what we quoted above: "The time for candle lighting this week..."

Many years passed. For various reasons, the man could no longer pay for the
ads, and they no longer appeared.

Before the new year of 2000, a number which attracted a lot of attention,
the editors of the New York Times decided to print a special edition with
some very unusual articles. The lead headline was: "Continuing arguments
about the law giving robots the right to vote for Congress." Another
headline was about a proposal to add Cuba as one of the United States.
Everybody knows that Cuba is a fierce enemy of the United States, and the
article about it joining the country was indeed surprising. But the entire
first page was filled with unusual and imaginary future headlines. To
understand these stories, all the readers had to do was to look at the date
on the page: January 1, 2100 – that is, a hundred years in the future. This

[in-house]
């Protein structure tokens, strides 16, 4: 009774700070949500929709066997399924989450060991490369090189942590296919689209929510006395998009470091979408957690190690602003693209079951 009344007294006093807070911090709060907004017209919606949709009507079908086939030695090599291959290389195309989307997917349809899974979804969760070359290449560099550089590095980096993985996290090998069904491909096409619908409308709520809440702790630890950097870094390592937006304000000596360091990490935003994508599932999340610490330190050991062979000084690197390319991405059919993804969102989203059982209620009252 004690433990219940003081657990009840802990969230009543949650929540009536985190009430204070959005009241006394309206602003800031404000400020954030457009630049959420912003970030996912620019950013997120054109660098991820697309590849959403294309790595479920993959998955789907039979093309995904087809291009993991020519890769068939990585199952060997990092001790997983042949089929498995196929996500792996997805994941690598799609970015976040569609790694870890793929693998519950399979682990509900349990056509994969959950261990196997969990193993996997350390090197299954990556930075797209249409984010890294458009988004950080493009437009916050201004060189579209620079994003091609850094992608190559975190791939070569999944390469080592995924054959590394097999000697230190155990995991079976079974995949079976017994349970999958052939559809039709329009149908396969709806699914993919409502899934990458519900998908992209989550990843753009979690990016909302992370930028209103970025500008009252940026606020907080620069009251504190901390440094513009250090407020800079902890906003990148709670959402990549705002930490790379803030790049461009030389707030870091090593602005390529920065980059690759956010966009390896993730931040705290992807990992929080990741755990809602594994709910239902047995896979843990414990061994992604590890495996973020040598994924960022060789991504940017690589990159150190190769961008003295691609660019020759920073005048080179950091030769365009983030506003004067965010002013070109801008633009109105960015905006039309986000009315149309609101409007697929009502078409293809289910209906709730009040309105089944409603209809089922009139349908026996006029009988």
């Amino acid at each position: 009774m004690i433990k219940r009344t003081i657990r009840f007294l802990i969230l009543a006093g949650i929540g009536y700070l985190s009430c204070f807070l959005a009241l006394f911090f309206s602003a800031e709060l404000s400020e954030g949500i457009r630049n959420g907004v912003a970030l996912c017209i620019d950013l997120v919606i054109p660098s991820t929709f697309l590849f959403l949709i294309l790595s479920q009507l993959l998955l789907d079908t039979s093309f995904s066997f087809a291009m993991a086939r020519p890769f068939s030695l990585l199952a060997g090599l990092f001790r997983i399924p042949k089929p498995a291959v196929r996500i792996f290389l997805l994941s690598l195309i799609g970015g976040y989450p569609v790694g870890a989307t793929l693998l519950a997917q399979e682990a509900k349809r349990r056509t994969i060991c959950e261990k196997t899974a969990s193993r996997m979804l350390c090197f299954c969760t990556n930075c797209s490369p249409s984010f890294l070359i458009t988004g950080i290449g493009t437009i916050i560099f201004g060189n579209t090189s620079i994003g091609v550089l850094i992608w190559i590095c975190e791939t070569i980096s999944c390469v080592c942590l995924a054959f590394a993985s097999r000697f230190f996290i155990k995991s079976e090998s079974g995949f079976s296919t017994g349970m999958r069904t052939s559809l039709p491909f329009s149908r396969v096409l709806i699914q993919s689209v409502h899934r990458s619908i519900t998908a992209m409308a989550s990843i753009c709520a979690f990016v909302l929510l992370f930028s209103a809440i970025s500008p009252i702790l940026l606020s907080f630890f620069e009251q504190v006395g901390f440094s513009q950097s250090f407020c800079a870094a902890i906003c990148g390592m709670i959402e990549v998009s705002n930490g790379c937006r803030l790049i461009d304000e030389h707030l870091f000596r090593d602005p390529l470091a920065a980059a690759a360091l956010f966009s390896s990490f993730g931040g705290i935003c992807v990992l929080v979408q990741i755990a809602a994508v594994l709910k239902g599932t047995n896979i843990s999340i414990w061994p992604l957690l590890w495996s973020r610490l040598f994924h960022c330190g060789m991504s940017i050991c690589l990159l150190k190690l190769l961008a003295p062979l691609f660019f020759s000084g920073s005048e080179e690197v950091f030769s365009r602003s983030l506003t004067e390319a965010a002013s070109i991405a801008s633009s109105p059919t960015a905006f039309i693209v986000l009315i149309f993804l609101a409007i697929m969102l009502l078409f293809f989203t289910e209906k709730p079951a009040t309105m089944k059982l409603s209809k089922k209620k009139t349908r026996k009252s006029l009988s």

was a futuristic prediction, based on the imagination of the reporters on
the newspaper who tried to predict what would happen in another hundred

The strangest item in this imaginary page was an ad that appeared at the top
of the page: "Dear Women of Yisrael: Light Shabbat candles! The time for
candle lighting this week is 4:27." This seemed to be so weird and out of
place in this futuristic newspaper that journalists from other newspapers
were astounded. One stubborn reporter was able to reach the editor of the
Times and he demanded to know: "Tell me - what is the meaning of this Jewish

advertisement that you put in your festive newspaper for 2100? Your rich
philanthropist certainly didn't pay you for the ad, did he?"

"No, he didn't pay," the editor replied with a smile. "I put the ad in
myself. I have no idea if a hundred years from now there will be an argument
about whether to give robots the right to vote. All the other articles which
appeared are the figments of our imagination, and there is no way to know
which ones will turn out to be real and which will not. But I am sure of one
thing: On January 1, 2100, which happens to be a Friday, no matter what else
is going on, Jewish women will light candles at 4:27 pm."

(Source: As told by the musician, Mussa Berlin)

Reactions and suggestions for stories: yikhat1@smile.net.il


Trapped by the Net – by Yoni Lavie, Manager, "Chaverim Makshivim" Website

I finished giving my lecture and I started putting everything away in my